Will Obama Make the Mistake of Latin American Leaders?
Editor’s Note: Will Barack Obama go the way of Latin American leaders who came to power on a platform of change and failed to deliver? Obama would do well to learn from their mistakes so he doesn’t repeat them.
Barack Obama’s historic victory is reminiscent of recent precedent-setting Latin American elections, in which indigenous and mixed-race candidates triumphed over centuries of entrenched discrimination to achieve election wins. Those leaders took office borne on similar waves of cathartic celebration. But President-elect Obama would be well-advised to learn from his Latin American counterparts’ subsequent disappointing trajectories in office if he is to avoid repeating their mistakes.
Initial elation gave way to bitter disappointment and polarization, as Latin America’s new leaders failed to deliver on their promises and instead contributed to divide their societies further.
Venezuela’s President Hugo Chávez, proud of his multiracial background that includes African, indigenous and European ancestry, won a landslide election victory in 1998. In that election, broad sectors of Venezuelan society, including a large part of the middle class, believed the renegade military officer’s promises of reform after decades of corrupt two-party rule.
In 2001 in Peru, voters swept into office the “cholo from Harvard,” Alejandro Toledo (“cholo” being slang for Peruvians of indigenous descent). The Ivy League-educated former shoeshine boy was momentarily a hero for millions of indigenous and Mestizo Peruvians eking out livelihoods in urban slums and impoverished mountain towns.
Finally, in late 2005, Bolivians elected an Aymara Indian, Evo Morales, to the presidency with 54 percent of the vote– after years in which naysayers had said it would never be allowed to happen.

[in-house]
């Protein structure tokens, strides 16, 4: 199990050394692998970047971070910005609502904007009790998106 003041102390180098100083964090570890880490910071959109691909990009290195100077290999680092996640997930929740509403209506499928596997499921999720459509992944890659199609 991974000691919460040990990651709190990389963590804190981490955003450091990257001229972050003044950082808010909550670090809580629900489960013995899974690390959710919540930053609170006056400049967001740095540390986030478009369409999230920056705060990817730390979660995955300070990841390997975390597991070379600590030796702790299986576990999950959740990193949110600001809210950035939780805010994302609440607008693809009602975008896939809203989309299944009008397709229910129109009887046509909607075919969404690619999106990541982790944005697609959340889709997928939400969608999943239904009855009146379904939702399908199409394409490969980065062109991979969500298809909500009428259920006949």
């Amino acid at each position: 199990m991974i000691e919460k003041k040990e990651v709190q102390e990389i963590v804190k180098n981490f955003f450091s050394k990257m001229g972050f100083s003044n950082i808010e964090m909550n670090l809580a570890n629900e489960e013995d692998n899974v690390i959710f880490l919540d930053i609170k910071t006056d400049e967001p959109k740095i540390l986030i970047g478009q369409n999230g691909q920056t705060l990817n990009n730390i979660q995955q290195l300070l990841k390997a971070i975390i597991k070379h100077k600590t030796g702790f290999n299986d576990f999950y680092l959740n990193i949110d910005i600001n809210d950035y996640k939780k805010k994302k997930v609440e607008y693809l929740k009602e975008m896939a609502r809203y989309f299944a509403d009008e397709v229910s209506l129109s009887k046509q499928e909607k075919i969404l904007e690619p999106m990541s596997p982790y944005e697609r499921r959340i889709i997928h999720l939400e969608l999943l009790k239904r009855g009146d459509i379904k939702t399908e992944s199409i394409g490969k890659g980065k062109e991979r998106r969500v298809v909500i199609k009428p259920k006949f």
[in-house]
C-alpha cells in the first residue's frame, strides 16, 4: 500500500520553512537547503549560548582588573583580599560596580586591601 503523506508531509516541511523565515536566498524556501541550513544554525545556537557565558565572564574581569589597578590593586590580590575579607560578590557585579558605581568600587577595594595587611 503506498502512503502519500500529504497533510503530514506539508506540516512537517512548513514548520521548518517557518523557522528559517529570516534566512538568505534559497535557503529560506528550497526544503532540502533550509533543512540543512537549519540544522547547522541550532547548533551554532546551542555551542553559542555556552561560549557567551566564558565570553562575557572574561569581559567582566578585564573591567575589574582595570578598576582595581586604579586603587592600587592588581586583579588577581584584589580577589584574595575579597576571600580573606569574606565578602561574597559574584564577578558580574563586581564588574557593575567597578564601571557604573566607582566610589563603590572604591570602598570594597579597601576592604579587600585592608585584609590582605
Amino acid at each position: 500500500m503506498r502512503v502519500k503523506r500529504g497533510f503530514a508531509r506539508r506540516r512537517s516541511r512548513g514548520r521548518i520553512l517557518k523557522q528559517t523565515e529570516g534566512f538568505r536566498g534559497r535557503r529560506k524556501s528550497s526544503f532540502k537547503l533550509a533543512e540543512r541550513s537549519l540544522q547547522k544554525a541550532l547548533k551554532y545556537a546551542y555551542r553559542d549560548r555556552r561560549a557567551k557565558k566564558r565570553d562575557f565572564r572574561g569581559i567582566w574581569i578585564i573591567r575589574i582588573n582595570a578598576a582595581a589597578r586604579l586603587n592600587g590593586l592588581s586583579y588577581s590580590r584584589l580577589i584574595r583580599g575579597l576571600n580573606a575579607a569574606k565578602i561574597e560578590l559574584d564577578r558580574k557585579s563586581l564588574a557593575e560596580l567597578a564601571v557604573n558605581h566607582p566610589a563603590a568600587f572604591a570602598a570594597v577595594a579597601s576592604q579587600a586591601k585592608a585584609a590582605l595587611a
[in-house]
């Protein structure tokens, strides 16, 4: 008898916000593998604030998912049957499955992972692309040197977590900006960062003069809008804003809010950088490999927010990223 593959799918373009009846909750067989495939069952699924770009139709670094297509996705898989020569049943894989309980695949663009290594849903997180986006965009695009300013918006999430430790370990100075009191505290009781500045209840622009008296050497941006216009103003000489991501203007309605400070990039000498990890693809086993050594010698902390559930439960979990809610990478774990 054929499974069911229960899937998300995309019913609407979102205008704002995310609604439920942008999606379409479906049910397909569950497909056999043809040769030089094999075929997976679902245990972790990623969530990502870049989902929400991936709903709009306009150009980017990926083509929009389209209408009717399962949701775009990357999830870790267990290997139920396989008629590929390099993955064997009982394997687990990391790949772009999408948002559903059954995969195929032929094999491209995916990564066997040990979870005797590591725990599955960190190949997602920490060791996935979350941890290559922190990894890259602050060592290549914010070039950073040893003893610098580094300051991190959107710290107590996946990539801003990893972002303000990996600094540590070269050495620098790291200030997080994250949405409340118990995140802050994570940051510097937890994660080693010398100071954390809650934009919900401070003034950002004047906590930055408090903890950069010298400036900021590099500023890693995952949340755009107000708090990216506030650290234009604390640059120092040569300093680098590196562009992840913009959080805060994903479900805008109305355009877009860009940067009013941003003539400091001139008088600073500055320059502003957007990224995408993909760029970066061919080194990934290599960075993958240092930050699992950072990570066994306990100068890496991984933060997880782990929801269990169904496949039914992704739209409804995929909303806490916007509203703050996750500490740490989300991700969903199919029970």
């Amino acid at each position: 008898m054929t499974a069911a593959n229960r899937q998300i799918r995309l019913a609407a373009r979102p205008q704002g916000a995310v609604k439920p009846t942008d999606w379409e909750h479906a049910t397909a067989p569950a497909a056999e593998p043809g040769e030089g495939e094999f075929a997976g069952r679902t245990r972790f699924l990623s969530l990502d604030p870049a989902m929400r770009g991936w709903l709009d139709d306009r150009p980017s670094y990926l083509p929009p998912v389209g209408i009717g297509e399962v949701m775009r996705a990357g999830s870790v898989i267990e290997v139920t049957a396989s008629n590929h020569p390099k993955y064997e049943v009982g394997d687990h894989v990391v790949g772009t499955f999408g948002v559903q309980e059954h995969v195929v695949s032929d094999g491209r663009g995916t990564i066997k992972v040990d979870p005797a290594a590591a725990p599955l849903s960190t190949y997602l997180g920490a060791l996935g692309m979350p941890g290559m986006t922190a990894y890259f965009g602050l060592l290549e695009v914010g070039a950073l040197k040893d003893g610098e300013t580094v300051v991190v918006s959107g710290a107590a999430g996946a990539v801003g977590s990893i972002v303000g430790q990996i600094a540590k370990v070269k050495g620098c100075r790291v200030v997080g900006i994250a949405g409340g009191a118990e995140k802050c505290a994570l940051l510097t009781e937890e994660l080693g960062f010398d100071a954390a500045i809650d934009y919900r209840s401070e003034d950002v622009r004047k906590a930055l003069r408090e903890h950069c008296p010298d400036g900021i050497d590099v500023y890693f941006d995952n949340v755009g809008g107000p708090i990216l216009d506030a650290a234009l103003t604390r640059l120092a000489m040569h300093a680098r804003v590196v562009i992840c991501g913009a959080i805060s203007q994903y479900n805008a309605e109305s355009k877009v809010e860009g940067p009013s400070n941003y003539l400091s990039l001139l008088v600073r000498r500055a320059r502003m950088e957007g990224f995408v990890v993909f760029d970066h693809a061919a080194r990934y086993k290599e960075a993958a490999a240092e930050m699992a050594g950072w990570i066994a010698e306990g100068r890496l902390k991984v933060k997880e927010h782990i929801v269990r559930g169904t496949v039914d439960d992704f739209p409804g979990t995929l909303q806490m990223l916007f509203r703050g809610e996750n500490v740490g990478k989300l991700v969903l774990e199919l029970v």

The parallels with Obama’s meteoric rise are striking: Chávez’s multi-race background and unexpectedly broad constituency, Toledo’s hard-luck story and Ivy League credentials, Morales’ upsetting of a seemingly immovable racial hierarchy.
The similarities were noticed. In the Dominican Republic, where 73 percent of the population is mixed-race, popular online newspaper Diario Digital published a column on Obama’s victory headlined: “The World is Changing.” In it, economist Hecmilio Galván drew a direct link between Obama’s victory and that of Bolivia’s Morales, and captured some of the perhaps overblown optimism that has been circulating globally since Election Day: “This is no longer the world of the twentieth century’s end, when utopias seemed entombed beneath the debris of the Berlin Wall. Now they’ve awoken once more: a black president (which we only envisioned in futuristic movies), as well as a first indigenous president …. “
Latin America’s recent history shows that the first rush of hope can soon give way to abysses of disappointment.
Alejandro Toledo bears perhaps the most superficial resemblances to Obama. He was a moderate, campaigned as a consensus-builder, and represented a light at the end of the tunnel following a widely discredited administration (in Peru’s case, that of President Alberto Fujimori, tied to human rights violations and corruption). Also like Obama, Toledo lacked any significant experience in executive office. He proved indecisive, inexpert in leading his cabinet, and also unable to make progress on resolving the country’s fundamental challenges. Peru’s economy grew under his administration, but poverty levels remained unchanged.